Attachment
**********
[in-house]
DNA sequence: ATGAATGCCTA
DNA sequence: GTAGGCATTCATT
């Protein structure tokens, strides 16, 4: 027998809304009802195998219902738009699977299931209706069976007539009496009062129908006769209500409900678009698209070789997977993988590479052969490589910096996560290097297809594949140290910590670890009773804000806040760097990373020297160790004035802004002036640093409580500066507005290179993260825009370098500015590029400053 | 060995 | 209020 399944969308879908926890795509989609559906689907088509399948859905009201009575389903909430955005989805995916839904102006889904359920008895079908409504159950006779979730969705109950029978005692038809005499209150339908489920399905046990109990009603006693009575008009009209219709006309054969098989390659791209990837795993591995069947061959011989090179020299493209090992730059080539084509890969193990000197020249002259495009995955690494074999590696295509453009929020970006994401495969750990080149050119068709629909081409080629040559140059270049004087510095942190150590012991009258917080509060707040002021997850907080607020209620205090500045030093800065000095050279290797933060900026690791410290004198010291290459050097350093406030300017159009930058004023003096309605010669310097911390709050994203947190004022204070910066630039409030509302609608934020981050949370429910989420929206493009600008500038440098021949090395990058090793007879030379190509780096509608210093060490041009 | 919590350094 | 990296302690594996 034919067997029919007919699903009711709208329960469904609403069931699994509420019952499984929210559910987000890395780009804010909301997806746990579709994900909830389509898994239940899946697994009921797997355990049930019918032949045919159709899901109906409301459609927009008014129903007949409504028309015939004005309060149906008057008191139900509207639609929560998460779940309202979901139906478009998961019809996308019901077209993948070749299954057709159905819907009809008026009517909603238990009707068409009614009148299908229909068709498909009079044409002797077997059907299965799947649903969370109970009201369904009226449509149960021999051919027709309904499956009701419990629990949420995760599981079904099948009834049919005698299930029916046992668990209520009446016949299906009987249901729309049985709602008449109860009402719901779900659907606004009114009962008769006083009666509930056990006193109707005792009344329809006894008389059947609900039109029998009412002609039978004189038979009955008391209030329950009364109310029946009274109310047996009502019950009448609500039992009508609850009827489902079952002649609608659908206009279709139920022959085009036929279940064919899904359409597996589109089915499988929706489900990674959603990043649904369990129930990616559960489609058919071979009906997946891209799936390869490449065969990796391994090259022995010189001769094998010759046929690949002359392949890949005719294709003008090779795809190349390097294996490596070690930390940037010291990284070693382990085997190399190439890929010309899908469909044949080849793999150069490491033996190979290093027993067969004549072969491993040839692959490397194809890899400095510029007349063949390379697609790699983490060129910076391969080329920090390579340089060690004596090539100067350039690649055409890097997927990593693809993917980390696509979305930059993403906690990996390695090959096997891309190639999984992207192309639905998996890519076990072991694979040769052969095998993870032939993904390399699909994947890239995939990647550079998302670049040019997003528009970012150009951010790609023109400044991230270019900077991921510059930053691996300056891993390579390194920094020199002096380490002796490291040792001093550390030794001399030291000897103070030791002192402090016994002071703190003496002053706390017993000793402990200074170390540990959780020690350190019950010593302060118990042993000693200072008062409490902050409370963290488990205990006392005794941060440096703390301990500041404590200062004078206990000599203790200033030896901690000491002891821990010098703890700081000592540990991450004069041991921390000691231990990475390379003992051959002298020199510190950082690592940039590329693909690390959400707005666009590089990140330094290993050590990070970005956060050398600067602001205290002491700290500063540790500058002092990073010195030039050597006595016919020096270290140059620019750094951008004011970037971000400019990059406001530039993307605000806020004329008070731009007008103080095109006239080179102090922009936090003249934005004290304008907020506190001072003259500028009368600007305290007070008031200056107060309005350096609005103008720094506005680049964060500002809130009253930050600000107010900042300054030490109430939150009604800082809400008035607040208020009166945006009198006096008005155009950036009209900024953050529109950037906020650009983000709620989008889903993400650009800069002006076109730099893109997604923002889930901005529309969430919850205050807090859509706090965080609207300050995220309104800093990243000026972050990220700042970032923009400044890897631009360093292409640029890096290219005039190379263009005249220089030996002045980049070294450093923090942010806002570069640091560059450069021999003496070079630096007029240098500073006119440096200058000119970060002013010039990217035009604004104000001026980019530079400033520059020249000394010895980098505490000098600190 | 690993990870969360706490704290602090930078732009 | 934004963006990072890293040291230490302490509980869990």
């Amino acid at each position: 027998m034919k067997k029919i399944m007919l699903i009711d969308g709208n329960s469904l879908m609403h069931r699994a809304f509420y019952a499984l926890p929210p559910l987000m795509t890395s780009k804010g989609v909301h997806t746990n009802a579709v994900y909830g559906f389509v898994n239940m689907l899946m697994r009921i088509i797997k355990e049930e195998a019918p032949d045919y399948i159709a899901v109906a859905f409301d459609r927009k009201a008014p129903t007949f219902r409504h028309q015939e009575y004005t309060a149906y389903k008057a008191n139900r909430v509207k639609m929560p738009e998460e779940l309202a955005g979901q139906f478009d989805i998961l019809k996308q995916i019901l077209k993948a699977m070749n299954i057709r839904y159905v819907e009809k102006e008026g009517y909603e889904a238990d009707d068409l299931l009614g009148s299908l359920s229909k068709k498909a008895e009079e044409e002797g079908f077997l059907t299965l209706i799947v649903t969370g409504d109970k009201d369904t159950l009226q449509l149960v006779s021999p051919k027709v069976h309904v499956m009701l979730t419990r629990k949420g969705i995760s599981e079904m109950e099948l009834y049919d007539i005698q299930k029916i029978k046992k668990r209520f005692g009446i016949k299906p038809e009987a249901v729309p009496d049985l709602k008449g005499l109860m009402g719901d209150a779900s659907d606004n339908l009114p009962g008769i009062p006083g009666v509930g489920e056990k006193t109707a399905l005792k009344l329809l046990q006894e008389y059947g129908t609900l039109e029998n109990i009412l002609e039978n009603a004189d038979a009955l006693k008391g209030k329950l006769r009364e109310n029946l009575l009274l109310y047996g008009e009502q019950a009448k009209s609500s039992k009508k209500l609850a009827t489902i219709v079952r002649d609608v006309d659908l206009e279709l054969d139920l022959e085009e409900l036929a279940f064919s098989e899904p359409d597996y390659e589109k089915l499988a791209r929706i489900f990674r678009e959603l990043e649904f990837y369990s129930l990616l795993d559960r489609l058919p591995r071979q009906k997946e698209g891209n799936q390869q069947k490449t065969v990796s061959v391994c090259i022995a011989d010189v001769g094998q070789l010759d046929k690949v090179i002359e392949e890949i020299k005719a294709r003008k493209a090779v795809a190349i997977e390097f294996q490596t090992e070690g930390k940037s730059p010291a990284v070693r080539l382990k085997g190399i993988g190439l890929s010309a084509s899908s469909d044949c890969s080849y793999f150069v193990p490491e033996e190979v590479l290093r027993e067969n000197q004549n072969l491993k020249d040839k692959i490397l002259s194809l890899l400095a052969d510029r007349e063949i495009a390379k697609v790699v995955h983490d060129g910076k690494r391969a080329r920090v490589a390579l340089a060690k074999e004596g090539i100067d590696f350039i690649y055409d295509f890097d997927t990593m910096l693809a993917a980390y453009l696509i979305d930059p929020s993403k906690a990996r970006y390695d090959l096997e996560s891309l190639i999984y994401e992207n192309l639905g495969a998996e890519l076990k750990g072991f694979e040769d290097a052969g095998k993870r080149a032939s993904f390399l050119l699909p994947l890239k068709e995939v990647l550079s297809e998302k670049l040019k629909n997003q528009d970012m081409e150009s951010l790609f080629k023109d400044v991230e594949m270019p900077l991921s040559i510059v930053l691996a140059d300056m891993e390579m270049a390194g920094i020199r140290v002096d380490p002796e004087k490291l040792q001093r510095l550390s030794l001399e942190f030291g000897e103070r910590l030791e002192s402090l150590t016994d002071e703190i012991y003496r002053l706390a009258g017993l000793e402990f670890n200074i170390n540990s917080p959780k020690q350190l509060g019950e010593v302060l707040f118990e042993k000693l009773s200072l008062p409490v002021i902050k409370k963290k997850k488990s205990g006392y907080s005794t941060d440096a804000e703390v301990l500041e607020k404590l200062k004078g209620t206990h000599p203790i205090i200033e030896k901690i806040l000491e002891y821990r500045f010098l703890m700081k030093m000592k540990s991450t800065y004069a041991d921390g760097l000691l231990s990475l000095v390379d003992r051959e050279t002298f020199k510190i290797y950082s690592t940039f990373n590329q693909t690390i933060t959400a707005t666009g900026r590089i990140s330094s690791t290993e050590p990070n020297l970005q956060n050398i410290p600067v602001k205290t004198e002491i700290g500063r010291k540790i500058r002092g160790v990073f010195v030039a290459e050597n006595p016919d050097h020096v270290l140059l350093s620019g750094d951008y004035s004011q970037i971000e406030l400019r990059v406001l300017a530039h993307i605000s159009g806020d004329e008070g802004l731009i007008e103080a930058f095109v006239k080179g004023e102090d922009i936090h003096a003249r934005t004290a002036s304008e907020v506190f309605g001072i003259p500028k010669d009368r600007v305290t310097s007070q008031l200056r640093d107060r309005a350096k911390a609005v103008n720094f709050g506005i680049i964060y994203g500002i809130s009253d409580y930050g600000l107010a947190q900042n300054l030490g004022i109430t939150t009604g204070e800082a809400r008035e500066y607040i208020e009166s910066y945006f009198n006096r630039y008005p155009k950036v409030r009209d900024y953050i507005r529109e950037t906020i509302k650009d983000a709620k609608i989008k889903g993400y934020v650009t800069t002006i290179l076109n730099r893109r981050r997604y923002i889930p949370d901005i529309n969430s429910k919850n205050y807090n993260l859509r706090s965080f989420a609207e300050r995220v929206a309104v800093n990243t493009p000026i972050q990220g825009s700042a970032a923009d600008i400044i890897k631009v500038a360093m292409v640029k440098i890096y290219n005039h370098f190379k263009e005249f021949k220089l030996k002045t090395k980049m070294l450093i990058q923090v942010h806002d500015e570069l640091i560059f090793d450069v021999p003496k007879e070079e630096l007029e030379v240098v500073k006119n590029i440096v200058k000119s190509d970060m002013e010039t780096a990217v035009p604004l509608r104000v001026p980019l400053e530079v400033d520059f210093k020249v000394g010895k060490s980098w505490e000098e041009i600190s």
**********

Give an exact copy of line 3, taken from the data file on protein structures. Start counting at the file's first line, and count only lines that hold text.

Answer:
DNA sequence: GTAGGCATTCATT